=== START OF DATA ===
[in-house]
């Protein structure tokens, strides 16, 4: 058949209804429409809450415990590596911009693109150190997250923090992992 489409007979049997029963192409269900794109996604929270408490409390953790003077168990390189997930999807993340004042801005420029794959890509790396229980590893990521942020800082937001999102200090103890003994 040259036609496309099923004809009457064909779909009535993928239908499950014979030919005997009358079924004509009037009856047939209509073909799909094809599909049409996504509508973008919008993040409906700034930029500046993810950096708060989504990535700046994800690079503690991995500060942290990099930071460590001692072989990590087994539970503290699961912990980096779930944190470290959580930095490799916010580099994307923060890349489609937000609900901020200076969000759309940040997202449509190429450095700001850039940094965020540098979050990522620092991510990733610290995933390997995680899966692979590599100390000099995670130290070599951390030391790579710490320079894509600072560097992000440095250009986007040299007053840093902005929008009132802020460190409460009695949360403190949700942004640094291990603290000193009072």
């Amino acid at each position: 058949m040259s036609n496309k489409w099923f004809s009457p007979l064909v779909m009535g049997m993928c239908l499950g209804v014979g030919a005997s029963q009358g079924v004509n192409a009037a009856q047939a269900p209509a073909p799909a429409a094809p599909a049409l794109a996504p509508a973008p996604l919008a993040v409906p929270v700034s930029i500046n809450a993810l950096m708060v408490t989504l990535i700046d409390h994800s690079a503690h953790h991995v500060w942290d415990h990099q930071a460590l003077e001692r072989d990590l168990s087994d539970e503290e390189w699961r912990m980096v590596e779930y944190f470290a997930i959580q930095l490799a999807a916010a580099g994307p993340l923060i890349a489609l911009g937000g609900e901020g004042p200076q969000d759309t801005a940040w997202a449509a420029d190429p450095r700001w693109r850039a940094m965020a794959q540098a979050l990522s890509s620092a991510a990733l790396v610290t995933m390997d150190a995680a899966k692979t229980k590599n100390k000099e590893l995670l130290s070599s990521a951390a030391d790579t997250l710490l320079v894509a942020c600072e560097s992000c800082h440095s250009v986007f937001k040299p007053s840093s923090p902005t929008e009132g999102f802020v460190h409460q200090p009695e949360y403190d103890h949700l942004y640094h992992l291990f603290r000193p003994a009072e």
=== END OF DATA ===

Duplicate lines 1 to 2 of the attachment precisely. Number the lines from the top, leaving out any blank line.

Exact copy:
[in-house]
């Protein structure tokens, strides 16, 4: 058949209804429409809450415990590596911009693109150190997250923090992992 489409007979049997029963192409269900794109996604929270408490409390953790003077168990390189997930999807993340004042801005420029794959890509790396229980590893990521942020800082937001999102200090103890003994 040259036609496309099923004809009457064909779909009535993928239908499950014979030919005997009358079924004509009037009856047939209509073909799909094809599909049409996504509508973008919008993040409906700034930029500046993810950096708060989504990535700046994800690079503690991995500060942290990099930071460590001692072989990590087994539970503290699961912990980096779930944190470290959580930095490799916010580099994307923060890349489609937000609900901020200076969000759309940040997202449509190429450095700001850039940094965020540098979050990522620092991510990733610290995933390997995680899966692979590599100390000099995670130290070599951390030391790579710490320079894509600072560097992000440095250009986007040299007053840093902005929008009132802020460190409460009695949360403190949700942004640094291990603290000193009072």